A friend entered HDFC Life office to surrender an existing ULIP. He came out with a new one. Essentially, he surrendered his existing one and was convinced to purchase a new one.
As I understand, the said friend was not satisfied with returns on this existing ULIP. They sold him a ULIP which had a fund with very good returns.
Full marks to HDFC Life on salesmanship.
ULIPs have become quite attractive to a number of investors since the introduction of tax on LTCG in equity funds. There is no such tax on proceeds from ULIPs. Even though I have highlighted various other issues in ULIPs, I cannot deny the huge tax advantage ULIPs offer over equity funds.
One of the issues that I have with ULIPs is that of charges. In this post, let’s look at how various charges in ULIPs can destroy wealth for you.
How can Charges in ULIP destroy wealth?
Let’s look at the charges in the plan that my friend purchased: HDFC Life ProGrowth Plus
Premium allocation is deducted upfront from the premium paid. Therefore, if your annual premium is Rs 60,000, Rs 1,500 would be deducted from the premium upfront. Of course, there will be GST over and above it.
Policy administration charge is recovered by cancellation of units. As you can see, the charges mentioned are expressed as a percentage of the annual premium (to be deducted every month). 0.42% per month of annual premium translates to 5.04% per annum. If the annual premium is Rs 60,000, the net impact will be 5.04%* 60,000 = Rs 3,024 per annum. GST extra.
Let’s how these charges add to the costs.
You can see, 6 to 10% of the annual premium is going towards meeting these charges. This is bound to affect your returns from the plan.
The bizarre part about Policy Admin Charges
For the first 5 years, it is 0.42% of annual premium per month. From the years 6 till 10th, it goes up to 0.83% per month. Why?
Ideally, you would expect the charges to go down.
From the year 11th till 15th year, it is zero. Then again, from 16th year till 20th year, it goes up to 0.83% per month.
I have no idea. Perhaps, HDFC Life can explain.
Fund Management Charges and Mortality charges
Policy admin and premium allocation charges are not the only charges.
Any ULIP will have Fund management charges (FMC) and mortality charges. However, these charges are quite justified.
FMC is for managing your funds. Mortality charges go towards providing life cover.
The impact of FMC is built into the fund NAV. Mortality charges are recovered through cancellation of fund units.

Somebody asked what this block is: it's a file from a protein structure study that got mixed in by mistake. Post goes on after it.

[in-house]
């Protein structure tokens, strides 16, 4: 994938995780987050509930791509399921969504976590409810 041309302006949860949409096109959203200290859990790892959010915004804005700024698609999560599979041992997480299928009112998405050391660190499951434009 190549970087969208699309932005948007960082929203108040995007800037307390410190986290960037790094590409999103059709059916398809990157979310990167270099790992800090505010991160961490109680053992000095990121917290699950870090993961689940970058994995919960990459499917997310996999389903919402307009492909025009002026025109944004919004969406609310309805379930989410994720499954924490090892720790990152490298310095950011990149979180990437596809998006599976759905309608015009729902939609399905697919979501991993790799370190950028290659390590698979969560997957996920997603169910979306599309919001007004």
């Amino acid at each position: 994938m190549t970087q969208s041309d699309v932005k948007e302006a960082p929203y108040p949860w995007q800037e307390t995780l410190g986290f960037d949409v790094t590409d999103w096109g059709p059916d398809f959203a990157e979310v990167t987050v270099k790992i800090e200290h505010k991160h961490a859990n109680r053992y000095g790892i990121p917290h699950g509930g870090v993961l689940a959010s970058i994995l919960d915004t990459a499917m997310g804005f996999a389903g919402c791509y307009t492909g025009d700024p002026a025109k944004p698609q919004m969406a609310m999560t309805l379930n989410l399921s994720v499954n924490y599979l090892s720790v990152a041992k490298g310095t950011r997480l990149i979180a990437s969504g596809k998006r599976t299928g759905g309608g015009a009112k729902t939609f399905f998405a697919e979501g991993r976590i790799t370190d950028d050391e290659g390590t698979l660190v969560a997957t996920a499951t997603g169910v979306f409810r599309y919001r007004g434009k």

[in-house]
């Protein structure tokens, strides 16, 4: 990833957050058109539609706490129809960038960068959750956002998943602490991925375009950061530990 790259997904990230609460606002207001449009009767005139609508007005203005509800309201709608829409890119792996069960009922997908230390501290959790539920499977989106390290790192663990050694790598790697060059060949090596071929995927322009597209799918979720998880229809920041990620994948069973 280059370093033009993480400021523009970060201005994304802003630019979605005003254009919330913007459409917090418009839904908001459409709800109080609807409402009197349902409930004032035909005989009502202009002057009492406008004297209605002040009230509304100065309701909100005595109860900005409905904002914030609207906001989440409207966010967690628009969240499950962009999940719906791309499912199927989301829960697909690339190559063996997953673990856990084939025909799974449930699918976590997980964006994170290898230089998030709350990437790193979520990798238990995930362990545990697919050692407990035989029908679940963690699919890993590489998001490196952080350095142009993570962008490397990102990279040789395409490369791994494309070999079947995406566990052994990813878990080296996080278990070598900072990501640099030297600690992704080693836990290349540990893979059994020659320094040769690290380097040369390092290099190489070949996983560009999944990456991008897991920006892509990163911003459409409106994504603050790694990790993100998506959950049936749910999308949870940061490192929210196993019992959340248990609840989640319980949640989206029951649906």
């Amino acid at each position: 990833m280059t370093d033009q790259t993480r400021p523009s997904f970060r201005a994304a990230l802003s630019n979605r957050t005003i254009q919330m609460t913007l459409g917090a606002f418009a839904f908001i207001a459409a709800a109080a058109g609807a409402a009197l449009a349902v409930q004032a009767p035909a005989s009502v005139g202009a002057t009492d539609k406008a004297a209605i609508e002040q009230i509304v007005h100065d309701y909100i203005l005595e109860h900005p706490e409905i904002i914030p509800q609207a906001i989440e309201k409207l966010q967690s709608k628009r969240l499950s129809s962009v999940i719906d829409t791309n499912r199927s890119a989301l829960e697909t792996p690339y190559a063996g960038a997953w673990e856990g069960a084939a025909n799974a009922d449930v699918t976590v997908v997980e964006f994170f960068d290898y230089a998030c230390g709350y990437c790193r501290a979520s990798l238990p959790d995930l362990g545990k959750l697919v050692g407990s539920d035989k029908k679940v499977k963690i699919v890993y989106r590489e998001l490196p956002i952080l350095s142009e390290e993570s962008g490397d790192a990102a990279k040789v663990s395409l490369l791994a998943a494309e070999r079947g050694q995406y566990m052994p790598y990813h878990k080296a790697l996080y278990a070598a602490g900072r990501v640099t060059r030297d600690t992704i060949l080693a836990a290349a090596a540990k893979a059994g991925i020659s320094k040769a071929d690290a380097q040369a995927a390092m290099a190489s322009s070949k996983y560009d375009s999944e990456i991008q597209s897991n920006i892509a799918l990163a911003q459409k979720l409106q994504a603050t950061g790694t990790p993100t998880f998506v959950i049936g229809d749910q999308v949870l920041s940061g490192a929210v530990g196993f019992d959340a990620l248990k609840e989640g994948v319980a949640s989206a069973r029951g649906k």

Now, this is an important aspect
Typically, we compare performance simply by looking at NAV.
However, in case of ULIPs, some of the charges (mortality and policy admin in this case) are recovered through cancellation of units. Therefore, the impact of these charges will not reflect in the NAV. These charges reduce the number of fund units you own (effectively your fund value).
Premium allocation charges is levied on the premium upfront (before the money gets invested). So, even this charge will not reflect in the NAV.
Therefore, your ULIP fund NAV is not the true indicator of the returns you will get.
Most sales presentations will focus on the NAV. However, unlike mutual funds, growth in NAV is not your return in ULIP.
What is the impact of these charges on returns?
To calculate returns, we will have to make a few assumptions.
Here, I will ignore the impact of mortality charges.
Essentially, we are looking at the impact of Policy Admin and premium allocation charges.
To further simplify calculations, I will deduct Policy Admin charges at the end of the year (and not on monthly basis). Btw, this step will only have a positive influence on returns.
Assuming the ULIP fund gives a constant return of 12% p.a., these twin charges will reduce the return to the investor to 11.23% p.a. over 15 years. In my opinion, this is a huge hit over the long term.
Do note this is before the impact of mortality charges. Mortality charges will reduce the returns further. The impact of FMC is already adjusted within the NAV. Therefore, there will no additional impact due to FMC.
Moreover, since the policy admin charges and premium allocation charges are constant while returns (in reality) won’t be, the sequence of returns can also a role of play in determining your returns.
Let’s contrast HDFC Life ProGrowth Plus with HDFC Click 2 Invest
HDFC Click 2 Invest is a very popular ULIP from HDFC Life.
Let’s compare the charges between the two ULIPs.
#1 Fund Management Charges are the same under both ULIPs.
In fact, Fund Management Charges are capped as per IRDA guidelines at 1.35% p.a. As I see, both these ULIPs give you the same choice of funds.
Therefore, fund performance (NAV wise) will be exactly the same.
#2 HDFC Click 2 Invest has NIL Premium allocation and policy administration charges. On the other hand, these charges in HDFC Life ProGrowth Plus range from 6 to 12% of the annual premium in the first 10 years.
It is not difficult to see that HDFC Click 2 Invest will deliver better returns than HDFC Life ProGrowth Plus.
Comparing mortality charges of HDFC Life ProGrowth Plus and HDFC Click 2 Invest
Since mortality charges can also affect returns, let’s compare the mortality charges too.
I have captured the tables from the policy wordings of the two ULIPs.
Mortality table for HDFC Life ProGrowth Plus